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What do you mean when you call someone a coconut?

20 Apr , 2016  

By  -  
Amit is the co-editor of Consented

A couple of weeks ago we published an article entitled What does it mean to call someone a freshie?, an attempt at picking apart the term and exploring why people use it. The flip side of this is a term that many ethnic minorities will have heard: coconut. If being a freshie is to be un-assimilated and have a thick accent then to be a coconut is the polar opposite. A coconut is someone who is seen to have assimilated too much, to be brown on the outside and white on the inside. Urban dictionary provides the following useful description:


As someone of South Asian descent who grew up in London it often felt like I was a paki to white people but a coconut to brown people, I was incapable of finding a safe middle ground. Being brown enough for South Asian people, yet white enough to avoid being termed a paki seemed to be impossible. Of course, I have since learnt that attempting to ever be white enough for white people is an impossible task, even if we’re constantly told it’s attainable and desirable.

Quote unquote coconuts are people guilty of having assimilated too much. They’ve rejected their own culture in favour of the dominant one: British culture. The term is an insult and one that many people of colour will have had directed at them whilst living in the West. The term is is used as a way to attack people of an ethnic group. That cannot be denied. But those using the term are not guilty of a form of racism or anything of that nature, even if they are in one way or another telling people how to live because of the colour of their skin.

It is far too easy for right wing commentators (who only become champions of anti-racism when it is a person of colour they are attacking) to jump on the term coconut and shake their heads in disapproval. It is in best interest for everyone to be a coconut, given that these people tend to look down on any non-Western cultures and can help reinforce a sense of Western cultural superiority.

But the term coconut, rather than being seen as a form of racism, should be viewed as part of a broader attempt at cultural self defence and viewed within the relevant colonial context. In a post-colonial world in which the dominant global culture, one of whiteness, has been spread aggressively, alternative ways of living are under attack. Western culture has come at the expense of other cultures, not alongside them.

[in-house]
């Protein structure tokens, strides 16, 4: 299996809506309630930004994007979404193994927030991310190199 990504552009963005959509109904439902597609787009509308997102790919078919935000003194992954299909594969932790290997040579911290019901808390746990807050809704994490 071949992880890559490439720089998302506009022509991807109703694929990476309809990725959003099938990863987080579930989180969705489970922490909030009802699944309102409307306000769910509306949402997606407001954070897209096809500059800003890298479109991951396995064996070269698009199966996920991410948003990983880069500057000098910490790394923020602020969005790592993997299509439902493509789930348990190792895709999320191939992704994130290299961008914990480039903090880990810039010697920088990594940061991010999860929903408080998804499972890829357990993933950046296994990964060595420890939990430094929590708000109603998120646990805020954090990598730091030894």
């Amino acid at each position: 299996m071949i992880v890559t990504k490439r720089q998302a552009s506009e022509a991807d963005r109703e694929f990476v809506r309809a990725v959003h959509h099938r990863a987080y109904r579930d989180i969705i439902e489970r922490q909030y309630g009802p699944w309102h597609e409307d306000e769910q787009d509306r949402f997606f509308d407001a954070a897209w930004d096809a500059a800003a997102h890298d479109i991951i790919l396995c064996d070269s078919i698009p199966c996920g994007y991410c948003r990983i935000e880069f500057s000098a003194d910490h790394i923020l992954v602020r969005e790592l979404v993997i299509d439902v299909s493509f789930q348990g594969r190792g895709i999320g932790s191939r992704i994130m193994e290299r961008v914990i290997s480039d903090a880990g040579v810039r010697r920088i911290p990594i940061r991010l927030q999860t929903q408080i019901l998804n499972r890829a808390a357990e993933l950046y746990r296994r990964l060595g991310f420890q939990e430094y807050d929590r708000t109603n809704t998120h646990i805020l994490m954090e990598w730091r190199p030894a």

During the colonial period people of colour were persistently told that their way of living was barbaric and inferior. One of the underlying missions of the Empire was a “civilizing” one. Crass pseudo-science was used to back up an idea of white racial superiority and the dominance of western culture today represents a subtle continuation of this.

South Asian culture (in this writer’s experience) has never been viewed as cool or desirable in the West. Instead it’s routinely pushed to the margins with only certain aspects been cherry picked via cultural appropriation and even in this context these aspects are only seen as cool when donned by white people.

If being called a freshie is an insult that plays into colonial racial ideas, then calling someone a coconut is in many ways a defensive rebuttal to this. South Asians, as noted, have struggled to carve out cultural space for themselves in the West. The benefits attached to shedding ones’ own cultural heritage and adopting Western cultural norms are undeniable. More than a third of South Asian’s polled in 2007 agreed that to succeed in the UK they needed to be a coconut.

For immigrant communities in the UK this is particularly true. Attempts to hold onto your own culture lead to attacks from the right for “failing to fit in” and claims of communities “isolating” themselves. Pressure to conform and assimilate is huge with your own native language only to be spoken at home. English, as was the case in the Empire, is always to be spoken in public.

Nigel Farage (married to a German) famously bemoaned the fact that parts of Britain “are like a foreign land” because he heard people on trains speaking other languages! What a prospect!

Those who use the term coconut shouldn’t be regarded as being responsible for any form of racism, even if the insult is misguided. Being a coconut is in many ways forced upon South Asians because of a climate of subtle racism that beats down on other cultures.

The real cause for such terms is the hegemonic nature of whiteness within our globalized world. An increasing emphasis on Western culture has led to a devaluing and undermining of South Asianness. Any attempts to cling on to this and bemoan “coconuts” who do not speak their mother tongue and have little connection to the sub-continent need to be grounded in this context.

South Asians, or any ethnic group, are not to blame for the way in which they assimilate or not. Those who are to blame are the people who force a dominant culture upon everyone else, part of a broader theme of cultural genocide that came out of the colonial era.

The terms “freshie” and “coconut” reflect the difficulties of navigating a country where you are not part of the dominant culture; a culture which is dependent on the destruction of our own. Calls of multiculturalism are nothing more than a smoke screen; all people of colour living in the UK know that their culture can only ever be secondary, and inferior, to British culture (whatever that is).

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